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Featured Article from The ATA Chronicle (May 2012)


Automated Speech Recognition: Translator Friend or Foe?

By Hassan Sawaf and Jonathan Litchman

While automated speech recognition (ASR) is a technology originally developed decades ago, the commercial success of Apple’s virtual personal assistant Siri and the trivia success of IBM’s Watson on Jeopardy! in 2010 have demonstrated significant breakthroughs in the field.1

Integrated with machine translation (MT), ASR helps produce speech-to-speech and speech-to-text translation in near real time. The most advanced translation systems already integrate the technologies on one platform.
It does not take much imagination to see that this technology will affect the translation industry. However, just how the industry will be affected has yet to be fully defined. By taking a closer look at the technology, the challenges, and the likely applications of ASR, a clearer picture of its impact begins to emerge. Ultimately, this new form of translation automation will provide more opportunity for translators by generating additional content requiring human translation.

Evolution of ASR
ASR’s roots go back to the 1970s and the Defense Advanced Research Project Agency project “SUR.”2 The project produced a system that could recognize about 1,000 words. Many of us are familiar with the modern versions of this technology. For example, we have all been frustrated by the simple systems used by airlines or banks: “If you would like to speak to a customer representative, say ‘representative.’” These systems understand simple commands and have a limited vocabulary.

Today, a new wave of ASR and natural language understanding technology are able to gather more context around data to determine the most likely output. This breakthrough came about in large part from the increase in electronically translated data and a vast amplification in computational power.

ASR systems can now “think” and interpret the user’s meaning, rather than simply recognize and transcribe what is said. These systems can also be programmed to act on this meaning—whether it is to provide map directions to the nearest grocery store, score a win on Jeopardy!, or translate from one language to another.

ASR Systems: How Do They Stack Up?


At first glance, it would appear that judging ASR systems is fairly straightforward. ASR technology is typically measured along two metrics: speed and accuracy. Speed is measured by its “real-time factor,” or the time it takes for the computer to process what was spoken. Accuracy is usually measured by the word error rate (WER), defined as the number of insertions, deletions, and substitutions divided by the total number of words.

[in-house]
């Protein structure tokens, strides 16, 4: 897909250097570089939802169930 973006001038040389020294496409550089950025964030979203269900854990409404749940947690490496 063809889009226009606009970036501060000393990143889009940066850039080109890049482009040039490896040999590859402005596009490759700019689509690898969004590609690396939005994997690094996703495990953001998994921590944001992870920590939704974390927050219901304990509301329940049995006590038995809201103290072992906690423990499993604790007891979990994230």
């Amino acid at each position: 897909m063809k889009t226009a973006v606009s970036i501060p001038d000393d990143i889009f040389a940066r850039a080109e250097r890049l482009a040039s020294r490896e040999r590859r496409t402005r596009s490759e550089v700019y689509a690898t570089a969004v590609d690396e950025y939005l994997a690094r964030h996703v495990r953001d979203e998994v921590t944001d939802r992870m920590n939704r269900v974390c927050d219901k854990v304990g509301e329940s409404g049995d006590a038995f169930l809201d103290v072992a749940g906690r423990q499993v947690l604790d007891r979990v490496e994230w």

Unfortunately, getting a true measurement on ASR systems is not that simple. The main reason for this is because there are many variables that influence the quality of ASR. These include vocabulary size, the speaker, fluency/spontaneity of speech, background noise, and whether or not multiple languages are being spoken. Systems will be faster and more accurate depending on how they are employed. The more tailored a system is for a specific task, the better.

An ASR system that performs well with a large vocabulary and continuous, spontaneous speech is ideal for translation and interpreting. Language services providers may want systems that work independently of a speaker so a wide variety of people could employ it effectively, whereas freelance translators may want something tailored to their clients’ specific speech patterns or their own. Keep in mind that accuracy statistics and other forms of ASR measurement can be incredibly misleading. Be sure to adopt technology specifically tailored to the type of task you are doing.

Where ASR and MT Integration Fall Short
As recently as the 1990s, ASR and MT were two very divergent fields of study. Integrating the two technologies was the logical next step as scientists and academics realized speech was central to language and human communication.

However, when translation enters the picture, the obstacles facing ASR multiply exponentially. The largest challenge by far is a lack of context. For example, if the user would like to translate an English sentence into Arabic, the system does not know if it is addressing a single male or a group of females. This knowledge is critical for the machine to translate the sentence correctly, as some languages use gender and number to generate the correct form of a term. An unwitting mistake can offend the addressee, as the linguistic differentiators have significant cultural meaning.